Radioactive substances released during rubble-removal work at the Fukushima No. 1 nuclear plant last year likely spread to areas nearly 50 kilometers away, according to a research team at Kyoto University.
The agriculture ministry earlier raised the likelihood that debris-removal operations on Aug. 19, 2013, led to cesium levels exceeding the safety standard detected in rice harvested more than 20 km from the plant.
Akio Koizumi, a health and environment science professor at Kyoto University’s Graduate School of Medicine, and four other scientists discovered that the wind likely carried the cesium more than twice that distance.
The researchers set up air sampling instruments at three points in residential areas of Fukushima Prefecture and have measured radioactive cesium concentrations every week since September 2012 to estimate residents’ exposure to radiation.
The research results indicate that future rubble removal at the nuclear plant could disperse radioactive materials over much broader areas surrounding the facility.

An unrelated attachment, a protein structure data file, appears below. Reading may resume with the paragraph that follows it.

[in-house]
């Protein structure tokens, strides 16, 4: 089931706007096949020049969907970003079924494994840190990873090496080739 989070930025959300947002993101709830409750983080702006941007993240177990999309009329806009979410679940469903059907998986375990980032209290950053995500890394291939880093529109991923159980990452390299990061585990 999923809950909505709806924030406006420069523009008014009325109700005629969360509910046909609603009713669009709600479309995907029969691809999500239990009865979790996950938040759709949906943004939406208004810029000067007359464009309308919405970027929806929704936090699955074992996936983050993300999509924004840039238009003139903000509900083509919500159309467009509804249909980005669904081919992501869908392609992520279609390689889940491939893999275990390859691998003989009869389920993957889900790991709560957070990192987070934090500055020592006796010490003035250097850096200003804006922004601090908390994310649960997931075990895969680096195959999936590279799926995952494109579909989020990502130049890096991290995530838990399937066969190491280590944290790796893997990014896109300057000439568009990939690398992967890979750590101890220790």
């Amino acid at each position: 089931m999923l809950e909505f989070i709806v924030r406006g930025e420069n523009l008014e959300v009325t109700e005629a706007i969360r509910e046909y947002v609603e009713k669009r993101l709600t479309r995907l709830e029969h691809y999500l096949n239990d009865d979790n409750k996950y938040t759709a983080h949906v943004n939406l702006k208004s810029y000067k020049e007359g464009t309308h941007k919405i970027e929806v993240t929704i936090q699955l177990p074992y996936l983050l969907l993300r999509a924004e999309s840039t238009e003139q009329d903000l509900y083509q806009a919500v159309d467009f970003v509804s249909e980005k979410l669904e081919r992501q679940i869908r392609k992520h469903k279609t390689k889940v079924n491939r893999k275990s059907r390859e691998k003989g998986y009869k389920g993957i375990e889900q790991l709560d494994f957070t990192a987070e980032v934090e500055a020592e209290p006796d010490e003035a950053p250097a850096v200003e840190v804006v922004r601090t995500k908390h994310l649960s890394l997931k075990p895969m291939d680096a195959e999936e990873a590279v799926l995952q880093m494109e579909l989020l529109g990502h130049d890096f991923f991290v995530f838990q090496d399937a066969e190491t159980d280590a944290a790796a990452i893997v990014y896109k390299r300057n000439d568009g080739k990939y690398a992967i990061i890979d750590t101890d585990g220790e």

In March this year, the scientists presented their findings to the Environment Ministry. It has also been reported that the agriculture ministry instructed Tokyo Electric Power Co., operator of the nuclear plant, to take measures to prevent the release of radioactive substances in the debris-removal work at the site.
TEPCO currently plans to resume debris-removal efforts by the end of July, starting with the dismantling of a cover installed on the No. 1 reactor building, where highly contaminated rubble remains to be removed.
The utility acknowledged that the Aug. 19 operations released a maximum 4 trillion becquerels–more than 10,000 times the usual levels at the site–over four hours, and apologized to residents for “causing trouble.”
However, TEPCO argued that it is unclear whether the increase in cesium readings was related to debris-clearing work.